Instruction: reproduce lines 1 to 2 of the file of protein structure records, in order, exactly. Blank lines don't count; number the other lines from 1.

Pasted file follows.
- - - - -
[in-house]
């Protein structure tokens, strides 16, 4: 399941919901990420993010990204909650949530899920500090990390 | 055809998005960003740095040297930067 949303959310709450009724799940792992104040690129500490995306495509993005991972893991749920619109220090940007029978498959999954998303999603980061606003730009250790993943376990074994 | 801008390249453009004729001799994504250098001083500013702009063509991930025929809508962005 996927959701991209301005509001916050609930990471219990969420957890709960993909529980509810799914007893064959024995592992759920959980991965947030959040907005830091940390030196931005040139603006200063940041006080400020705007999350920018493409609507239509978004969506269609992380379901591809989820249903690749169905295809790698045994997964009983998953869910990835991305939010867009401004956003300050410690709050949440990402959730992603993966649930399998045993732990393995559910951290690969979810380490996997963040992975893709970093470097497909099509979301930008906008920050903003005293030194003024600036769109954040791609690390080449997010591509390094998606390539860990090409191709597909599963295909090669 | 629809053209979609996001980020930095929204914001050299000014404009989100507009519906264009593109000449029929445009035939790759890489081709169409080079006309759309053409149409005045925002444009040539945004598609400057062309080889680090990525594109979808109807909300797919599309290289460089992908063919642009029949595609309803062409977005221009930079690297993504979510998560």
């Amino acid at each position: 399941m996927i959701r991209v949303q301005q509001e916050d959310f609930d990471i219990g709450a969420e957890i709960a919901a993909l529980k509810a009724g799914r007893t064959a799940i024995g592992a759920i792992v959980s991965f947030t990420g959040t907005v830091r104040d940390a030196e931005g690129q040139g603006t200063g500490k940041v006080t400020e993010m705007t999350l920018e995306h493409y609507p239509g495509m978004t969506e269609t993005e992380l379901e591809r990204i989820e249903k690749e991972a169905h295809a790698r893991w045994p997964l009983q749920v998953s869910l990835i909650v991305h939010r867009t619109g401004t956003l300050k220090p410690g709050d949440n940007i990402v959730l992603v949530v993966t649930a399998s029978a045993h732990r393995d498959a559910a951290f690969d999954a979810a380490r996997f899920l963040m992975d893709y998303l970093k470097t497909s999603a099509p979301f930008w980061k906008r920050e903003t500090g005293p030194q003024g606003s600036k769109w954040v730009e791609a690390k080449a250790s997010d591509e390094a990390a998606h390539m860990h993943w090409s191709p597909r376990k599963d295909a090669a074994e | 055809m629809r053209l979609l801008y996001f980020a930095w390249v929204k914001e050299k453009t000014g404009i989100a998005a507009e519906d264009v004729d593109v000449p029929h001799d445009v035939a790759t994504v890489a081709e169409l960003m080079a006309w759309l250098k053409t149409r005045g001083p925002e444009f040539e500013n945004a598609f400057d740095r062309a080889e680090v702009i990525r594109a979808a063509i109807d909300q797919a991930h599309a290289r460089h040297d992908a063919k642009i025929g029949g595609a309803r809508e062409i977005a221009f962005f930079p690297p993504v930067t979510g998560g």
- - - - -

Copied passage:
[in-house]
């Protein structure tokens, strides 16, 4: 399941919901990420993010990204909650949530899920500090990390 | 055809998005960003740095040297930067 949303959310709450009724799940792992104040690129500490995306495509993005991972893991749920619109220090940007029978498959999954998303999603980061606003730009250790993943376990074994 | 801008390249453009004729001799994504250098001083500013702009063509991930025929809508962005 996927959701991209301005509001916050609930990471219990969420957890709960993909529980509810799914007893064959024995592992759920959980991965947030959040907005830091940390030196931005040139603006200063940041006080400020705007999350920018493409609507239509978004969506269609992380379901591809989820249903690749169905295809790698045994997964009983998953869910990835991305939010867009401004956003300050410690709050949440990402959730992603993966649930399998045993732990393995559910951290690969979810380490996997963040992975893709970093470097497909099509979301930008906008920050903003005293030194003024600036769109954040791609690390080449997010591509390094998606390539860990090409191709597909599963295909090669 | 629809053209979609996001980020930095929204914001050299000014404009989100507009519906264009593109000449029929445009035939790759890489081709169409080079006309759309053409149409005045925002444009040539945004598609400057062309080889680090990525594109979808109807909300797919599309290289460089992908063919642009029949595609309803062409977005221009930079690297993504979510998560």